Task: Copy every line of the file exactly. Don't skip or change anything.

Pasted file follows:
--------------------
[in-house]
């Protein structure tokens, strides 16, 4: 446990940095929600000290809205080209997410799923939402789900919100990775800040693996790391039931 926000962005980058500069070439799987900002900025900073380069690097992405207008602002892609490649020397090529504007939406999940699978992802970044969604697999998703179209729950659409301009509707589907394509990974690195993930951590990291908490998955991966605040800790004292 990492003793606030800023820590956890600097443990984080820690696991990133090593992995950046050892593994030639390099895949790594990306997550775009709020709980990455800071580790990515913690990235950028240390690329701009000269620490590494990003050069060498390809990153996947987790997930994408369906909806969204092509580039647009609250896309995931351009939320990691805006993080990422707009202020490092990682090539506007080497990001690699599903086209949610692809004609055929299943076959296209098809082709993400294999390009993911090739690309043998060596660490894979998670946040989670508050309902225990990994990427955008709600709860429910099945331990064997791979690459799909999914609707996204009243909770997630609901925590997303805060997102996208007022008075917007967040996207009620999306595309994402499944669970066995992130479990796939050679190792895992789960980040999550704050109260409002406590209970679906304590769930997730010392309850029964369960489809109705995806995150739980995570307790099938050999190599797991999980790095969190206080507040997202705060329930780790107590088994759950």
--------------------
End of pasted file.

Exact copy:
[in-house]
């Protein structure tokens, strides 16, 4: 446990940095929600000290809205080209997410799923939402789900919100990775800040693996790391039931 926000962005980058500069070439799987900002900025900073380069690097992405207008602002892609490649020397090529504007939406999940699978992802970044969604697999998703179209729950659409301009509707589907394509990974690195993930951590990291908490998955991966605040800790004292 990492003793606030800023820590956890600097443990984080820690696991990133090593992995950046050892593994030639390099895949790594990306997550775009709020709980990455800071580790990515913690990235950028240390690329701009000269620490590494990003050069060498390809990153996947987790997930994408369906909806969204092509580039647009609250896309995931351009939320990691805006993080990422707009202020490092990682090539506007080497990001690699599903086209949610692809004609055929299943076959296209098809082709993400294999390009993911090739690309043998060596660490894979998670946040989670508050309902225990990994990427955008709600709860429910099945331990064997791979690459799909999914609707996204009243909770997630609901925590997303805060997102996208007022008075917007967040996207009620999306595309994402499944669970066995992130479990796939050679190792895992789960980040999550704050109260409002406590209970679906304590769930997730010392309850029964369960489809109705995806995150739980995570307790099938050999190599797991999980790095969190206080507040997202705060329930780790107590088994759950």